Pinewood dividend up in spite of US writers' strike
Pinewood Shepperton's annual revenues took a major hit from the strike by the US Writer's Guild, which forced the studios to postpone the prequel to the blockbuster film The Da Vinci Code.
Overall turnover for 2007 was £37.4m, 8.1 per cent down on the year before, and operating profit was £7.1m, a drop of 30 per cent, the company's annual results revealed yesterday. The film division showed revenues down £3m to £19.5m.
The postponement of Angels and Demons – the prequel to The Da Vinci Code was well-publicised – but the share price still dropped by 3 per cent yesterday.
"We did have a contract, and that was honoured, but we lost some of the additional spend when the film was postponed," Ivan Dunleavy, the company's chief executive, said.
"Film production involves assembling various pieces and that will have to start afresh and will take time."
The Writers' Guild delays come against a backdrop of wider issues in the movie production industry, caused by the weak dollar. The UK sector saw overall investment down 15 per cent in 2007 – 112 films, compared with135 the year before.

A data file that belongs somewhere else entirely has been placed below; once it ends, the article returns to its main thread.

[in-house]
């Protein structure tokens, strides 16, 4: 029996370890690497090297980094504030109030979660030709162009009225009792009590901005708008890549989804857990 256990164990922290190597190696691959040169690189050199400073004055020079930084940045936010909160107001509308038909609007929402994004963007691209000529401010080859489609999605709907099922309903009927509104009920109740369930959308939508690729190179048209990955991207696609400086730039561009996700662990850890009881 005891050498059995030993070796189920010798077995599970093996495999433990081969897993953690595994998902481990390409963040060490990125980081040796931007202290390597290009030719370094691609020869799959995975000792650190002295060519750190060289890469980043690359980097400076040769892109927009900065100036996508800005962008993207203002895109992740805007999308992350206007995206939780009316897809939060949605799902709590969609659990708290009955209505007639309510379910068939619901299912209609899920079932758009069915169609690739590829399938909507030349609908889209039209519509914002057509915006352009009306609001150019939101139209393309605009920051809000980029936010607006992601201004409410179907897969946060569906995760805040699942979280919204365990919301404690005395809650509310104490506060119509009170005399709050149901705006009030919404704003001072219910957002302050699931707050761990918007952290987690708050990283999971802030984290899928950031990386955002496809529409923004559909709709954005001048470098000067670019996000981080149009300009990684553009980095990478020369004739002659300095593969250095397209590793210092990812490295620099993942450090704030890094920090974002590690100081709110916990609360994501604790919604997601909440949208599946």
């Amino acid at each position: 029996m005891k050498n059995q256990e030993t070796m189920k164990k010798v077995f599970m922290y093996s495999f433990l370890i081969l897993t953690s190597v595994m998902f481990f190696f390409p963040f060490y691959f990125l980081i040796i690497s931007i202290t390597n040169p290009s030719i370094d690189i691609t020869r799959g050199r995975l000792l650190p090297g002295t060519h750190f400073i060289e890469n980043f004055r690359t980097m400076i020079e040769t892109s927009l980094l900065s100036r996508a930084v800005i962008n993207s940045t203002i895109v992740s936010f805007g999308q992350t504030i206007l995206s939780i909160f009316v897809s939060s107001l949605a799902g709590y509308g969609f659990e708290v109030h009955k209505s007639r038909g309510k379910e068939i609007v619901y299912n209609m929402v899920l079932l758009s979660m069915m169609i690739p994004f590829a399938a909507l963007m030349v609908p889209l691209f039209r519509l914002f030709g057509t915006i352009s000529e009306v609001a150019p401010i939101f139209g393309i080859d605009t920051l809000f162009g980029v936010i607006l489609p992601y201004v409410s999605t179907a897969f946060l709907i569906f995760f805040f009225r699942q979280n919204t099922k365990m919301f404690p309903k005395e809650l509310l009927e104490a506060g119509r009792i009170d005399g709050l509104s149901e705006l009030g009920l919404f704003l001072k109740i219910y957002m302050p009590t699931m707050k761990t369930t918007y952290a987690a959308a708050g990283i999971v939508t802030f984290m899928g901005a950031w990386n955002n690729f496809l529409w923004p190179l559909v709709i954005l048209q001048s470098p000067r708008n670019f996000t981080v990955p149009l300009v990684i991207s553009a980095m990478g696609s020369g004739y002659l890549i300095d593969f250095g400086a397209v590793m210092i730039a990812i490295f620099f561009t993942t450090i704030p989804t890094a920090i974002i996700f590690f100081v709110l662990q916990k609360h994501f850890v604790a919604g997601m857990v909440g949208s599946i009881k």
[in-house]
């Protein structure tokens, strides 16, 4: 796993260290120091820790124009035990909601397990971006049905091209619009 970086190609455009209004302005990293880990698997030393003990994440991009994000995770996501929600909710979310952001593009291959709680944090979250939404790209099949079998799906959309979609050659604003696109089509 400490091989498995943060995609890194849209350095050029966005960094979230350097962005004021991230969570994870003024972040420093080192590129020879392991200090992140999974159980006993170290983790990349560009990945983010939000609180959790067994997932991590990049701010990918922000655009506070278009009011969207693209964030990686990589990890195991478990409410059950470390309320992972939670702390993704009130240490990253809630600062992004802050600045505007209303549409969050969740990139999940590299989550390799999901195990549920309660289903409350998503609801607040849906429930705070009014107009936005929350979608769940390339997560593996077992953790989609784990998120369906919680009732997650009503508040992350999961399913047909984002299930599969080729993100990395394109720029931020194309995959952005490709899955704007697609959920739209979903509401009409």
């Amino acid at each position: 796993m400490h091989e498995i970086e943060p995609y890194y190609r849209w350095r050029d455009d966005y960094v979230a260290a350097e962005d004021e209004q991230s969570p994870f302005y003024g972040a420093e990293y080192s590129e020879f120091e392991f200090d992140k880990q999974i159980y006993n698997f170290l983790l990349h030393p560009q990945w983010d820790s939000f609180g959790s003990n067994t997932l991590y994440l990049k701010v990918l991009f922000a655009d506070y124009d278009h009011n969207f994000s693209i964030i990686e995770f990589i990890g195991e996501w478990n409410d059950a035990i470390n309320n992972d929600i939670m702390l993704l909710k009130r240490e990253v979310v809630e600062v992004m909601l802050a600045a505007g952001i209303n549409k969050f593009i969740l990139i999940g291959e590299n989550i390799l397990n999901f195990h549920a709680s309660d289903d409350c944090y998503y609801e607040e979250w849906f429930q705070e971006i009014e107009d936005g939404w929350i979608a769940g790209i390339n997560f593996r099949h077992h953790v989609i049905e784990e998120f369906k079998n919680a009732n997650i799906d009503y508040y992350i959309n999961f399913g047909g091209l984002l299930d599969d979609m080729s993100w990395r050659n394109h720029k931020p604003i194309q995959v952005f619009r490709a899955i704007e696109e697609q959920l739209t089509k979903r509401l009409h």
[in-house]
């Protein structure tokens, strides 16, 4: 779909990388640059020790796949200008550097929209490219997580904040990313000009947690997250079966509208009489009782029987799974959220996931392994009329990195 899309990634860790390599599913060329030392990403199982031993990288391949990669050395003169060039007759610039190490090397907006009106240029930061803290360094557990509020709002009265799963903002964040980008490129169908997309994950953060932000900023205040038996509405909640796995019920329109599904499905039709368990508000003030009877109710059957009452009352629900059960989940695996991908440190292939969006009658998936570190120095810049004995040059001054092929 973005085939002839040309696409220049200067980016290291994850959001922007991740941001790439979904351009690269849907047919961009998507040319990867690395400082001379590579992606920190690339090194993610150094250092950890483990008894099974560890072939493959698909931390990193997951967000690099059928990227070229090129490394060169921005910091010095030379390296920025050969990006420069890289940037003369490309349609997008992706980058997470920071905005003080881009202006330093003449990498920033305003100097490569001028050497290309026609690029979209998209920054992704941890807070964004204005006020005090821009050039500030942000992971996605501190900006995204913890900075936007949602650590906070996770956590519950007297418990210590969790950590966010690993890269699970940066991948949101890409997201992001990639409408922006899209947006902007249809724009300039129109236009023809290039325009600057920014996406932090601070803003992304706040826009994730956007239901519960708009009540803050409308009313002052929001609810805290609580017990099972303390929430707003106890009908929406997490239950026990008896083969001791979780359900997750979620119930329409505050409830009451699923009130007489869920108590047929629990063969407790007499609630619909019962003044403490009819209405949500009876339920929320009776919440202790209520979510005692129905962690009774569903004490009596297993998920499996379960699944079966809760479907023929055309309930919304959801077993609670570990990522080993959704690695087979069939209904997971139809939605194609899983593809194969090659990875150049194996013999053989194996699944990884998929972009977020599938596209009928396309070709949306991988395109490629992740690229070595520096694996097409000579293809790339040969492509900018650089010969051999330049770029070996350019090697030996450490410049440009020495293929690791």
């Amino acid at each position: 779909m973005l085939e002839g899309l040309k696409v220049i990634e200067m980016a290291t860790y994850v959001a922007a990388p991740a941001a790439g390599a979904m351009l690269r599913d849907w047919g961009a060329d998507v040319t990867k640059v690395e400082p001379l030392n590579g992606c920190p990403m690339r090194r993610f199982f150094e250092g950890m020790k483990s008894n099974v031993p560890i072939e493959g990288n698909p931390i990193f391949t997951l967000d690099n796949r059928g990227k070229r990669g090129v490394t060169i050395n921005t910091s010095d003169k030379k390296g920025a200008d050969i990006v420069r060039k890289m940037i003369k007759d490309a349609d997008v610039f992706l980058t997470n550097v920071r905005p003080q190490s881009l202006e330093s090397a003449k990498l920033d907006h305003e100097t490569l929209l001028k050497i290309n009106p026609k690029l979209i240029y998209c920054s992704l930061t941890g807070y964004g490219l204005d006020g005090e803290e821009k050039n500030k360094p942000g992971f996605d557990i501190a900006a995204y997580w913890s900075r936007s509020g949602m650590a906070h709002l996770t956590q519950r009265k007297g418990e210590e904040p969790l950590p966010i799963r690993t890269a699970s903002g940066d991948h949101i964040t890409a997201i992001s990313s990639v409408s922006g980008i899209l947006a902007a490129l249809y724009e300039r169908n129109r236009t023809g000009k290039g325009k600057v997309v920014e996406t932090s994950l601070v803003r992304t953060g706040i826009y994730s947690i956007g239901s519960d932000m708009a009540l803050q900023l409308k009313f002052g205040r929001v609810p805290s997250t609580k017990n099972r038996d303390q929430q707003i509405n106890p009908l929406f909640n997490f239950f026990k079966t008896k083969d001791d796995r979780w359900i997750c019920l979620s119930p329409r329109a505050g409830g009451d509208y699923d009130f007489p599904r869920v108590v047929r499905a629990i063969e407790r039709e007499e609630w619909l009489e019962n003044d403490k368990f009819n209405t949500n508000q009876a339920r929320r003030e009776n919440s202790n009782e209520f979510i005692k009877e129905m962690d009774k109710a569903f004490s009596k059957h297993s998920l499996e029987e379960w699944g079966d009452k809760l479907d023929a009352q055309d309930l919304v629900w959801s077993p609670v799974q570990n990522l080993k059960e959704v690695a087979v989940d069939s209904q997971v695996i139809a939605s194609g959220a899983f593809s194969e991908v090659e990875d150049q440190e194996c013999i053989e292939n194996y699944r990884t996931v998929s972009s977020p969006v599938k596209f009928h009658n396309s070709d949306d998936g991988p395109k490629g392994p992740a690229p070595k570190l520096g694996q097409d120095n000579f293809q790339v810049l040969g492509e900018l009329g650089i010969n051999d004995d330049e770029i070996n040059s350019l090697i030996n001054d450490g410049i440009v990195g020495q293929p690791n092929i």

Pinewood had some major successes, including work on Sweeney Todd, The Bourne Ultimatum and The Golden Compass last year, and ongoing involvement with the next James Bond film, Quantum of Solace, which is due for release this year.
And despite earnings per share at 9.9p, compared with 10.3p the year before, the total dividend for the year was set at 3.3p, a 10 per cent rise. "The dividend is up, which is a measure of our confidence in the business going forward," Mr Dunleavy said.
The company is also trying to diversify. The television division saw revenues of £12.1m, up from £11.8m in 2006. And although Media Park income dropped from £6.3m to £5.8m, the scheme to establish the firm's studios as a creative industry hub took a boost with last December's agreement for a 42,000 square foot facility to be built for Technicolor at Pinewood Studios.
"We are looking at a very long-term stable revenues," Mr Dunleavy said.
The company is also pursuing ambitious plans, called Project Pinewood, to revamp 100 acres of adjacent green belt with residential facilities alongside permanent film and television locations. The planning application is expected to be submitted this year.
Analysts at Investec described the results as a "solid performance in a challenging year" and maintained a "hold" rating on the stock. The shares closed down 7.5p at 242.5p.
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